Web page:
29 June 2017 - Governments, civil society and the United Nations in Asia and the Pacific are strengthening the roll-out and implementation of an essential services package to urgently address and respond to gender-based violence against women and girls.
Globally, one in three women have experienced physical and/or sexual violence, mostly by an intimate partner. According to UNFPA's 2016 Regional Snapshot on prevalence of violence against women in the Asia-Pacific region, between 15 percent to 68 percent of women have reported experiencing physical or sexual violence, or both, by an intimate partner in their lifetime.
With a view to addressing that problem, more than 100 delegates representing a range of government and civil society partners from a dozen countries are attending a three-day meeting in Bangkok this week, jointly convened by UNODC, United Nations Population Fund (UNFPA), United Nations Entity for Gender Equality and the Empowerment of Women (UN Women), and the World Health Organization (WHO).
The Essential Services Package for Women and Girls Subject to Violence, developed jointly by UNFPA, UN Women, UNODC, the United Nations Development Programme (UNDP) and WHO, provides concrete guidance for health, social, police and justice services, as well as to overall governance and coordination, based on internationally agreed standards. This package is being piloted in ten low- to middle-income countries in Asia-Pacific and other regions. It represents a key tool for countries seeking to meet their international commitments to tackle violence against women and girls, including under the 2030 Sustainable Development Agenda and its Sustainable Development Goal 5 on gender equality and women's empowerment.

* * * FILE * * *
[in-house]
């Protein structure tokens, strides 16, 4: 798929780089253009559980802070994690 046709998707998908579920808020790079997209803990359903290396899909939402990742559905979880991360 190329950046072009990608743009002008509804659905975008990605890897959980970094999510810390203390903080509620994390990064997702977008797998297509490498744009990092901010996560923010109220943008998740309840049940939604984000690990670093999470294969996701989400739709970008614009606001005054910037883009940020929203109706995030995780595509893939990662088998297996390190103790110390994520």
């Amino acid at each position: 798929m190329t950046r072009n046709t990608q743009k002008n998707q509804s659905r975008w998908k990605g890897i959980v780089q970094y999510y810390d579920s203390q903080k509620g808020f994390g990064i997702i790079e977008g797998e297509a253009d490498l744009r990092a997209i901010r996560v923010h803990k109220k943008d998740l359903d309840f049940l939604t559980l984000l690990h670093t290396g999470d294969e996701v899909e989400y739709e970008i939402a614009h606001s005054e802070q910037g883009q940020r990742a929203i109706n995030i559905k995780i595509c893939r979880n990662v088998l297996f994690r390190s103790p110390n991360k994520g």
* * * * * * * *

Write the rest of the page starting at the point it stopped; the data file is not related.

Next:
Building on its expertise and experience in crime prevention and criminal justice responses to violence against women, UNODC has joined forces with the other UN entities in supporting countries to meet these common goals. A Joint UN Programme on Essential Services for Women and Girls Subject to Violence is being established to ensure that essential services are provided to victims and survivors, by bringing together key sectors, including the police, the legal and justice system, social services and health in a coordinated manner.
On that point, Jeremy Douglas, Regional Representative of UNODC for Southeast Asia and the Pacific said: "We've developed guidance and assisted countries to provide essential services through the programme," adding: "The package provides a range of tools and helps strengthen the capacity of police, justice and health service providers to work together, and to address violence against women from different perspectives."
UNODC currently supports 20 countries in Asia, Africa and Latin America in strengthening crime prevention and criminal justice system responses to violence against women and gender-related killing of women and girls. Such responses include more efficient laws and policies and enhanced capacity to prevent, investigate, prosecute and punish related crimes, to provide access to justice and legal aid and to assist and protect victims and witnesses. UNODC also provides legal and policy advice, training and capacity building, based on international standards and norms, in coordination with UN entities, civil society and other partners.